The fight between giants – data science, data analytics and machine learning

Big Data seems to be governing the world at the moment. The tech revolution encountered unprecedented growth and this is the reason why the top in-demand skills that companies list for their interviews are entirely changed today. People who want to get hired in this industry should master SQL, BI (Business Intelligence), SAS analytics software, data analytics, data science and – very important – machine learning. The growing job market raised a few questions among specialists, as certain companies focused on some technologies only. This is how the fight between giants started. Some companies prefer data science, while others rely on machine learning. Other companies prefer using all technologies to obtain the best results. This article is meant to present the most popular technologies of today in detail, as well as a forecast regarding what’s going to happen in the next years.

The data analytics process explained

Data analytics refers to making decisions based on a complex process of analyzing data. It starts with gathering data and information, providing insight and finally making a decision. Of course, this requires human intervention. Data analytics shouldn’t be mistaken for data science. These are different fields that involve different steps. In some way, data science incorporates data analytics. Data analytics represents a series of steps that result in the automation of insights. These insights are gathered in datasheets that further help the decision-making process. In addition, data analytics involve other data handling procedures.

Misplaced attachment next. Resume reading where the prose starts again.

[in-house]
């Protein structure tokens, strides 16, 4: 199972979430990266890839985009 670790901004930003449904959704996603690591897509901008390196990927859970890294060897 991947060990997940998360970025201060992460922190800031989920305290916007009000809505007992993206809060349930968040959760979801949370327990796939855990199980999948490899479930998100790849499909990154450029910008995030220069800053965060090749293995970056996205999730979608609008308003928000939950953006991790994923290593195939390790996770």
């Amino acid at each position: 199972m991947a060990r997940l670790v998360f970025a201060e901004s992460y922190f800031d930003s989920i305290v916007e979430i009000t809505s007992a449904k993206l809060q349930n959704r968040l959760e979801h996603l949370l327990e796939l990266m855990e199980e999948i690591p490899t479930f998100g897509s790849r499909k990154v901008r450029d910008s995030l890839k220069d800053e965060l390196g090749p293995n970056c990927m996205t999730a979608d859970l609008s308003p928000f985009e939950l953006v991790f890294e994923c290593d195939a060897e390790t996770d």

The most common industries that use data analytics are gaming, healthcare, and travel. The people who want or are required to work with data analytics must possess skills in programming, statistics, data intuiting and data visualization. The main technologies used in data analytics are data modeling software, diagraming, documentation and data profiling. Basically, everything is based on software, but the knowledge and skills of the employees will still matter in the long run.

The lifecycle of data science and what it involves

Data science is more complex, as it involves several subcategories that include some of the processes present in data analytics. In order to understand data science as a whole, it is recommended to start with data analytics, considering that data science is more of an umbrella term that encompasses more processes. Data science always begins with understanding the business and defining what objectives it has. These objectives must be tackled through data science in the end. The second step in the lifecycle of data science is mining. Scraping data can take a while if the right tools are not being used. Depending on each business’ preferences in terms of analyzing data, the needed software is used. Then, the gathered data must be cleared of inconsistencies or missing values.